Study evaluates mycotoxins in commercial dog food

Several studies have recently made headlines involving mycotoxin levels in commercial pet foods, and according to the Department of Veterinary Medical Sciences from the University of Bologna in Italy, even more are needed.

This conclusion comes after one study of Italian pet food looked at levels of contamination of the most important mycotoxins including deoxynivalenol, fumonisin B1 and B2, aflatoxin B1, B2, G1 and G2, ochratoxin A and zearalenone in 48 samples of extruded dry dog food found in the Italian market.  Of these samples, 24 came from standard economy lines and 24 were from premium dog food lines.

Published in the Journal Animal Feed Science and Technology, this study showed that although the concentrations of many  mycotoxins tested were under the limits set by European legislation, the analysis revealed a substantial presence of deoxynivalenol, fumonisins and ochratoxin A, with values above the limit of quantification (5 μg/kg) in 100%, 88% and 81% of the samples, respectively.

According to an article, aflatoxins and zearalenone contamination, in contrast, proved to be very modest, with 88% and 75% of the samples, respectively, showing concentrations below the corresponding limit of quantification (5 μg/kg for aflatoxins and 10 μg/kg for zearalenone).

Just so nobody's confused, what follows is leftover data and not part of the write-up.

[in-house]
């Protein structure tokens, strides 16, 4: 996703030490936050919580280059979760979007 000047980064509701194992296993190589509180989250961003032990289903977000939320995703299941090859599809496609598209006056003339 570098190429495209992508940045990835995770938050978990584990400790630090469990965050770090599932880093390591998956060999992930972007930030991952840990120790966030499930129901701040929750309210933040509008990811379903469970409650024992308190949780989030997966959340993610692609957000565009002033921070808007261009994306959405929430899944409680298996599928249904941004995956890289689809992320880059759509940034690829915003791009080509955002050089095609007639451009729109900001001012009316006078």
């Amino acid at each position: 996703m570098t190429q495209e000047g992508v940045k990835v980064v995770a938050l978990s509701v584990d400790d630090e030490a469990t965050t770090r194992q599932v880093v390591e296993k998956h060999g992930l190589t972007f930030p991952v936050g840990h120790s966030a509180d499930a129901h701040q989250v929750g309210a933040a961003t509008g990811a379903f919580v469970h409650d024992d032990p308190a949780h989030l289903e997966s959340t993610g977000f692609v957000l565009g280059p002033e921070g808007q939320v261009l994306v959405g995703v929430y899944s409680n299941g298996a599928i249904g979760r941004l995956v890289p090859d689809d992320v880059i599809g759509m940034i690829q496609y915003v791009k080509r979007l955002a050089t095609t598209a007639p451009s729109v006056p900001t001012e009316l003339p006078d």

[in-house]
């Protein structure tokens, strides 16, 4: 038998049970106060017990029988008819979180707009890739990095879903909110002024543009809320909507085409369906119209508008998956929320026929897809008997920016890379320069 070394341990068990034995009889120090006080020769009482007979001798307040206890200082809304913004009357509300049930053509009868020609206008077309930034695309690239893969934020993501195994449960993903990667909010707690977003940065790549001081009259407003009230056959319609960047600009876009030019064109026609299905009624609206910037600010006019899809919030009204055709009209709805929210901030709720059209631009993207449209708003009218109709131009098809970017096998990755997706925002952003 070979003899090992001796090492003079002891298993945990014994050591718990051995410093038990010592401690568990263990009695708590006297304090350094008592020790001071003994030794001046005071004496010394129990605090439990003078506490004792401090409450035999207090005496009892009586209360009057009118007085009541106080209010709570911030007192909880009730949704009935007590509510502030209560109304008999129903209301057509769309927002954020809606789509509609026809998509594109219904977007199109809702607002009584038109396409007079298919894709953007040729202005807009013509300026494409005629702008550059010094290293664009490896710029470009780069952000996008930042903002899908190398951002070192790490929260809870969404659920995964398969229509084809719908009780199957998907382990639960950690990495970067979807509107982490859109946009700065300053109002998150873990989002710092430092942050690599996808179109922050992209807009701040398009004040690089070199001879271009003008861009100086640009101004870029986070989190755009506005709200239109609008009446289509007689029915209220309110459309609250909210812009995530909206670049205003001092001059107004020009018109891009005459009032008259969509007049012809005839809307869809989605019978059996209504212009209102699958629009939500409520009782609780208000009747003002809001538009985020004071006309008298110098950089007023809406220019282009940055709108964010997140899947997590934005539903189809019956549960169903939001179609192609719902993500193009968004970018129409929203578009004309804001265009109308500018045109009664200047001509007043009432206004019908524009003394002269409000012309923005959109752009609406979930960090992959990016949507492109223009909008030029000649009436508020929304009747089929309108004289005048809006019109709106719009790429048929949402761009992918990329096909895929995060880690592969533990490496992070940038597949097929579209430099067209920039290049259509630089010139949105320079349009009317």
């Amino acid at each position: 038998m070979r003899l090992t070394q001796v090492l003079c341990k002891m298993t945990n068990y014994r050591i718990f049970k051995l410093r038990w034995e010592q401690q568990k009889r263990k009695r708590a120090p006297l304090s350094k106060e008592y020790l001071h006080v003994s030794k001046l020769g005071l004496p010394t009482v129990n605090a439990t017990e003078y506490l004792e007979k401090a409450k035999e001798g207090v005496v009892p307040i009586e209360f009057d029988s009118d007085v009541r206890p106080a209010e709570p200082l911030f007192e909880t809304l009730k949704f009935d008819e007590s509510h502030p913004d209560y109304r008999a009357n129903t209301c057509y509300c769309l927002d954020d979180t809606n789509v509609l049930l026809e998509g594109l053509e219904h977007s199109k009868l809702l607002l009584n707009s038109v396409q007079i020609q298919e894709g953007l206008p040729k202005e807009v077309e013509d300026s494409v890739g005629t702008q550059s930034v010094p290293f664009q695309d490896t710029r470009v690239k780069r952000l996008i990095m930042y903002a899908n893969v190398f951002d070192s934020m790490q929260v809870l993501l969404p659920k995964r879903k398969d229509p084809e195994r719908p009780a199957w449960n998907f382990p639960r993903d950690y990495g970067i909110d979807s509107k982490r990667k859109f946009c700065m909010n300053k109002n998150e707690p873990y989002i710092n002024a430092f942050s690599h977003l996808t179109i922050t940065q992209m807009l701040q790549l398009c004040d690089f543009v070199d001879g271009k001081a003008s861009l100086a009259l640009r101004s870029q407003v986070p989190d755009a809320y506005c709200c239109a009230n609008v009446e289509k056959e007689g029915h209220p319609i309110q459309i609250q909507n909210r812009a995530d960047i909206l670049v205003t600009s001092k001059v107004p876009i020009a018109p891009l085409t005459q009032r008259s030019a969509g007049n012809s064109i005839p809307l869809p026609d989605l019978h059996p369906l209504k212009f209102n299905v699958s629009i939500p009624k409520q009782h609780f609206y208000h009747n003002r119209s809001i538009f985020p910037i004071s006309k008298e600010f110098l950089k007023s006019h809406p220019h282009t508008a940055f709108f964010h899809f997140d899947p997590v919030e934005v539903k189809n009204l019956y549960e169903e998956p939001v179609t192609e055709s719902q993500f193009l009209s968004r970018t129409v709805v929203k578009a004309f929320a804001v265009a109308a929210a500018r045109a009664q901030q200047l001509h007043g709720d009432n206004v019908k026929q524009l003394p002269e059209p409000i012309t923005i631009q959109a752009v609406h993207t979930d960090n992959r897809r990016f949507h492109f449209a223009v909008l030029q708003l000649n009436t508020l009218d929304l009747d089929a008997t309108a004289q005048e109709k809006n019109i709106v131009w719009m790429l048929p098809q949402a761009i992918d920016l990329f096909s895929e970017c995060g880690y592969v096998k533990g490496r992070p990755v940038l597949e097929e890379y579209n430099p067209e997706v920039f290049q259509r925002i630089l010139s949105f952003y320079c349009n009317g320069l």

The study also found that the concentrations of fumonisins and ochratoxin A were significantly higher in standard foods than in premium foods. Specific data includes:

  • 491 μg/kg in standard foods vs. 80.2 μg/kg in premium foods for fumonisin B1
  • 113 μg/kg in standard foods vs. 38.5 μg/kg in premium foods for fumonisin B2
  • 599 μg/kg in standard foods vs. 103 μg/kg in premium foods for total fumonisins
  • 23.8 μg/kg in standard foods vs. 13.0 μg/kg in premium foods for ochratoxin A

Furthermore, as stated in the article, a simultaneous presence of different mycotoxins (at concentrations higher than their limit of quantification) was observed in most of the pet foods analyzed.

In particular, the study found the following:

  • 52% of the samples were contaminated by three types of mycotoxins
  • 25% of the samples were contaminated by four types of mycotoxins
  • 2% of the samples were contaminated by all the mycotoxins evaluated

Researchers from this study said these results indicate that more investigation is needed regarding  the potential risks deriving from chronic exposure to low doses of the different types of mycotoxins that pets are exposed to today. Previous studies have discovered that mycotoxins are deadly in high doses, and are scientifically linked to everything from liver or kidney disease to infertility to cancer.

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